Treasury deal moves AIG closer to paying back taxpayer money
Friday, January 14, 2011; 4:11 PM
The Treasury Department, the Federal Reserve and American International Group on Friday closed a deal aimed at moving the global insurance giant closer to independence and recouping the massive taxpayer investment that rescued the company in 2008.
Under the terms of the deal, Treasury traded in its preferred AIG shares and now owns 1.66 billion shares of common stock, giving the agency a 92 percent stake in AIG that it plans to sell over the next two years. It also owns approximately $20 billion of preferred equity interests in two AIG subsidiaries.
The government stands to make billions if AIG's share price performs well over time, while any potential profits could disappear if the stock falters.
AIG also on Friday paid off the balance of an emergency $85 billion loan from the Federal Reserve Bank of New York by using proceeds from its sale last year of American Life Insurance Co. (Alico), as well as from its October public offering of Asia-based AIA Group.
"Today is a very important day that should be viewed as a testament to the unrelenting dedication of terrific people both in the government and at AIG," the company's chief executive, Robert H. Benmosche, said in a statement. "AIG, with the support of countless people, has accomplished a huge goal that many people once thought impossible: completely repaying the Federal Reserve Bank of New York. ... We remain grateful for the extraordinary assistance that taxpayers provided during the financial crisis of 2008, and we continue to believe they will realize a profit on their investment in AIG. ... Today truly marks a new beginning."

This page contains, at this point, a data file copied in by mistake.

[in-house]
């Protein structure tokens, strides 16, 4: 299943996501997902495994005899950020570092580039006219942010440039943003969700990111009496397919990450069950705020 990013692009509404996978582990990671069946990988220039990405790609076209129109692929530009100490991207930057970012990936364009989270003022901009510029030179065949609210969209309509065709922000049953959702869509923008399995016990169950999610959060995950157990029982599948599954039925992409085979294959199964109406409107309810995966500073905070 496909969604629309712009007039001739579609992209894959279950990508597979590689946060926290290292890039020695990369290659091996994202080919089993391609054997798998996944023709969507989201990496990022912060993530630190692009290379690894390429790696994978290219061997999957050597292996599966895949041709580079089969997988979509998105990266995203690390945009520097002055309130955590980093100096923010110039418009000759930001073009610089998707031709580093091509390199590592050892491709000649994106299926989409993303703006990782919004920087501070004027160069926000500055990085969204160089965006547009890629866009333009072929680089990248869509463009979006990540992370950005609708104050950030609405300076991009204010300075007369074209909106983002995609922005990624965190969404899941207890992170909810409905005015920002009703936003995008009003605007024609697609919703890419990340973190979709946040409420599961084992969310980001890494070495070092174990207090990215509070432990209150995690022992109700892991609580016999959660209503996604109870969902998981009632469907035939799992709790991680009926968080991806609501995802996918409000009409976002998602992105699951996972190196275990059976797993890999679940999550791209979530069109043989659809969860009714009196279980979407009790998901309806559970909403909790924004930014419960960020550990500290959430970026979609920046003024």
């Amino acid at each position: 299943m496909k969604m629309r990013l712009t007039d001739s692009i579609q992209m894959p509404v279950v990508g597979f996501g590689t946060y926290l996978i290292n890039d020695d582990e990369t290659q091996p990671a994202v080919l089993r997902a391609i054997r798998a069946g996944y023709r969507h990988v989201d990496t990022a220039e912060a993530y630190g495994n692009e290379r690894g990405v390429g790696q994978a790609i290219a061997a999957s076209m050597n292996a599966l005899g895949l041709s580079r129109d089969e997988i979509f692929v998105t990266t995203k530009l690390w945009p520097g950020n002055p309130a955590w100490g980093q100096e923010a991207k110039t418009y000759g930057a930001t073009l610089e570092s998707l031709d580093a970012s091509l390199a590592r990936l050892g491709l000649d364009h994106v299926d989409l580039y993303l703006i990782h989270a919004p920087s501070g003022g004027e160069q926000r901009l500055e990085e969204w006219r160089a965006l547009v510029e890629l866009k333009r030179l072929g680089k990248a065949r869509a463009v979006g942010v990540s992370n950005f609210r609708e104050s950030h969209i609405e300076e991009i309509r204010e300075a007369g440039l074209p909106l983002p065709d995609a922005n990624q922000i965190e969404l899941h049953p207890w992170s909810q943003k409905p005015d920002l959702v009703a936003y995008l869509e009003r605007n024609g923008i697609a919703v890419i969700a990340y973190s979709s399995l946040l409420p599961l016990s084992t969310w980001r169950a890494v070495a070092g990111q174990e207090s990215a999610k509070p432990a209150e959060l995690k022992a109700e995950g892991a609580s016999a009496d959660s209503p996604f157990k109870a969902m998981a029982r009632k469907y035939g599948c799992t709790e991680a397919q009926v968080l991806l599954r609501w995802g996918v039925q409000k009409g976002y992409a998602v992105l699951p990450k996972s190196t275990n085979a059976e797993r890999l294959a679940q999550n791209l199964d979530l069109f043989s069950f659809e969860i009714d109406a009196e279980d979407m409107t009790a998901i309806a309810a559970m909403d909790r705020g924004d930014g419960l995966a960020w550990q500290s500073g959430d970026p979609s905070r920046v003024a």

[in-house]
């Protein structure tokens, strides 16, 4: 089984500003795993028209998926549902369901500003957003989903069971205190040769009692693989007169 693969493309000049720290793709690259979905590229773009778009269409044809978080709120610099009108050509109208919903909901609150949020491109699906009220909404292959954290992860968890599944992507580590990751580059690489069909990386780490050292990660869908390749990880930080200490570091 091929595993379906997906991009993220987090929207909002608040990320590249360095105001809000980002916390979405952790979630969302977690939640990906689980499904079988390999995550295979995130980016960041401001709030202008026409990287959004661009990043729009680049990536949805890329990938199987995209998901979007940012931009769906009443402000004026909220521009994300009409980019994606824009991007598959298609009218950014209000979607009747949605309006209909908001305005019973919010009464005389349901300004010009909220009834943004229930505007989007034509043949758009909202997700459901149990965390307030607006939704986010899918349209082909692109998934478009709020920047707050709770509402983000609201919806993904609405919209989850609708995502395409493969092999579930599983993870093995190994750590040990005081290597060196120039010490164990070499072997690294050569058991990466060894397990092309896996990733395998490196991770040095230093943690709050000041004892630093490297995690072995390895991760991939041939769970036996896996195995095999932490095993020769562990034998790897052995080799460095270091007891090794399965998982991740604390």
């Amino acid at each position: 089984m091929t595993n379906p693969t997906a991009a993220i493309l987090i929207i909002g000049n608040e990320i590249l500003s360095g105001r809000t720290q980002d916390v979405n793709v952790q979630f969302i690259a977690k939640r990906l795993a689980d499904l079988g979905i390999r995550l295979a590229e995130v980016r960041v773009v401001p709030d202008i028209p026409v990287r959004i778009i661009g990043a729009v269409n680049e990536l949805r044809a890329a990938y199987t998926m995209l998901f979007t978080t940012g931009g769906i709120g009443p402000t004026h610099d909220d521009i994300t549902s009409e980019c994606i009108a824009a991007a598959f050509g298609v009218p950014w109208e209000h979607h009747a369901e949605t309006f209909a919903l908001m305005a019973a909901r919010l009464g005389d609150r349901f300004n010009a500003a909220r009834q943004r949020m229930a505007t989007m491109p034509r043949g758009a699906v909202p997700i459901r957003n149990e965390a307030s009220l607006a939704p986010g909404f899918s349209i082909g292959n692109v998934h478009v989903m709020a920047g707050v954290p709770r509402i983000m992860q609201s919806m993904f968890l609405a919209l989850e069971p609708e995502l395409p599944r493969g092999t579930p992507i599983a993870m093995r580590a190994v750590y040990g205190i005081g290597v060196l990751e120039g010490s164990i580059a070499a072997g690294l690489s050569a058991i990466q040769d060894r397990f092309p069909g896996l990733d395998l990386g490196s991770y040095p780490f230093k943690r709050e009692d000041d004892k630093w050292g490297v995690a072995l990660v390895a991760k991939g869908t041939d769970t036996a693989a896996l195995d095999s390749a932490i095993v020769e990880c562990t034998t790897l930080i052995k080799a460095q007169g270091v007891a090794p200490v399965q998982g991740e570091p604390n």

Benmosche's confident tone - echoed by government officials on Friday - is not surprising, given changes that have occurred since AIG posted some of the largest losses in U.S. corporate history and found itself the target of national scorn after paying "retention bonuses" to employees at the same division that had nearly destroyed the company.
Since that period, less than two years ago, AIG has whittled itself into a smaller, less risky enterprise by selling many of its key assets and unwinding itself from troublesome investments that prompted huge losses during the financial crisis.
The conversion of Treasury's preferred shares will dilute the company's current shareholders. To compensate them, AIG is issuing warrants to those investors that entitle them to purchase shares of AIG stock at $45 each.
Treasury officials are planning a sizable stock offering this spring - as early as March - with hopes of holding another offering later in the year. Agency officials this week received pitches from banks such as Morgan Stanley, J.P. Morgan and Bank of America, which are hoping to underwrite what could be a lucrative deal.
"Treasury welcomes the culmination of AIG's recapitalization plan, which is a vital part of that company's turnaround and puts Treasury in an excellent position to begin realizing value for taxpayers," Treasury Secretary Timothy F. Geithner, who met with Benmosche in Washington on Friday, said in a statement. "Treasury remains optimistic that taxpayers will get back every dollar of their investment in AIG."